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a. A liquid that contains a solvent and an oxidizing or evaporating binder and is applied to a surface to produce a hard, transparent finish after evaporation and curing.
b. The smooth coating or gloss resulting from the application of this liquid: Wear dulled the floor's varnish.
a. Something suggestive of or resembling varnish.
b. An often deceptive external appearance or outward show: "people through whom a native stupidity shines forth past any varnish of education or acculturation" (Ira Sher).
tr.v. var·nished, var·nish·ing, var·nish·es
1. To cover with varnish.
2. To give a smooth and glossy finish to.
3. To give a superficial or deceptive appearance to: varnish the truth.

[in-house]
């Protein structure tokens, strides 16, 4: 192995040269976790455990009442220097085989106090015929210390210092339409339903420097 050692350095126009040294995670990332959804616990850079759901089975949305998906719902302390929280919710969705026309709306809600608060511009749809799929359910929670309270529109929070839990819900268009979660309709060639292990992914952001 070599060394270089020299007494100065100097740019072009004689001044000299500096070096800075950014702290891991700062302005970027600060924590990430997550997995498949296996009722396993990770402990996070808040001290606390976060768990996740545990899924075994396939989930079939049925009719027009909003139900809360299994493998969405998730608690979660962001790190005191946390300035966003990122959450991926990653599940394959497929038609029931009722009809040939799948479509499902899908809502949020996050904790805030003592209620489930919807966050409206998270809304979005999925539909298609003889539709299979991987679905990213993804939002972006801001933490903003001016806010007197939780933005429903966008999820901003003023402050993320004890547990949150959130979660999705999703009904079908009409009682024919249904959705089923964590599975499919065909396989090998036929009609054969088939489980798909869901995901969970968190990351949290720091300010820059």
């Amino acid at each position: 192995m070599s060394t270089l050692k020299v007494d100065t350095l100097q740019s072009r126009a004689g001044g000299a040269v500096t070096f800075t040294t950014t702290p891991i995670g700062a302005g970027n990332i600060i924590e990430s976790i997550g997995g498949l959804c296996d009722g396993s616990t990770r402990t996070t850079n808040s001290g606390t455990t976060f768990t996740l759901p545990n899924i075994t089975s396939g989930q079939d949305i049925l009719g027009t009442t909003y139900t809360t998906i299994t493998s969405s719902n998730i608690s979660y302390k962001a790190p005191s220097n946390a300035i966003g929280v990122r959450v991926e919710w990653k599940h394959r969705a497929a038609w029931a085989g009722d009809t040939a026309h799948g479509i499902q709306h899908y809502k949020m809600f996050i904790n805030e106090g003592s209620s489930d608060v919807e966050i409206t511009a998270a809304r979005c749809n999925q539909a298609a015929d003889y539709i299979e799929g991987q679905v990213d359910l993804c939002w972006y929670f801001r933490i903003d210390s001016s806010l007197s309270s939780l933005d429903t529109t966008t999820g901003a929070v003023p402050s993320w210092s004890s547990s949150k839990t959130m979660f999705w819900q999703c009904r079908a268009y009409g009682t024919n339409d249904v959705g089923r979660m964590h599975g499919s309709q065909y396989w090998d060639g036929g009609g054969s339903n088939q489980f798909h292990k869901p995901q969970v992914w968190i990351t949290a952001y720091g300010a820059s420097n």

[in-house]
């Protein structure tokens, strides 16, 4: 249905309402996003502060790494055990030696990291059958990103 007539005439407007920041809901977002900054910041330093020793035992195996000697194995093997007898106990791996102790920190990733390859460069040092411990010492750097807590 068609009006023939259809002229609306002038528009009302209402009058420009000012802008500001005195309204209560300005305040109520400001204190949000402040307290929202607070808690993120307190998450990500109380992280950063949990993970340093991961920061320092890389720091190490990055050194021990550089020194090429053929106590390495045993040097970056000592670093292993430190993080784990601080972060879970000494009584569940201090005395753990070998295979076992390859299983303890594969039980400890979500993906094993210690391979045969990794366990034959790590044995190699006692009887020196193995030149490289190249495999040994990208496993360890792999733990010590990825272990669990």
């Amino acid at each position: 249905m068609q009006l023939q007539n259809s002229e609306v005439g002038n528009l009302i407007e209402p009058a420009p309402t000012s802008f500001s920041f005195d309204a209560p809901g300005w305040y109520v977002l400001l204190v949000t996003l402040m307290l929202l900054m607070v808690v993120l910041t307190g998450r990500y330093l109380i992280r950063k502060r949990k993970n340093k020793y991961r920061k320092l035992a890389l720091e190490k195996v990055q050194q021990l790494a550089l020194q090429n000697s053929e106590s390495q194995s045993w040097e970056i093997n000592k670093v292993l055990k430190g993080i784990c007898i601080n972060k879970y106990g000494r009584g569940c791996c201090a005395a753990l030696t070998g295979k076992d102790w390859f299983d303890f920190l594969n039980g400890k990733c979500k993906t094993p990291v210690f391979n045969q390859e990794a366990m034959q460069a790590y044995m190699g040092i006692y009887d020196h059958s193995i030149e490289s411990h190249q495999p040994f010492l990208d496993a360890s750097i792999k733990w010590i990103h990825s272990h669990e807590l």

[Middle English vernisshe, from Old French vernis, from Medieval Latin veronix, vernix, sandarac resin, from Medieval Greek verenikē, from Greek Berenikē, Berenice (Benghazi), an ancient city of Cyrenaica.]

var′nish·er n.


the skill or technique of varnishing somethingthe result of varnishing; varnish


[ˈvɑːnɪʃɪŋ] Nbarnizado m
References in classic literature ?
This was done by polishing and varnishing it, and by gilding the carved work of the elbows, and likewise the oaken flowers of the back.
However, the a* value of heat treated Scots pine samples increases significantly after varnishing, while that of heat-treated beech samples at high temperatures (200 and 210 [degrees]C) generally decreases.
Another important application area is transportation, that is varnishing of passenger cars, trucks, buses, aircraft, rail vehicles, and ships.
Quinonez teamed up at the annual meeting of the American Academy of Pediatrics to deliver this message and to show pediatricians through a hands-on workshop how simple and important fluoride varnishing and oral health counseling are to pediatric preventive care.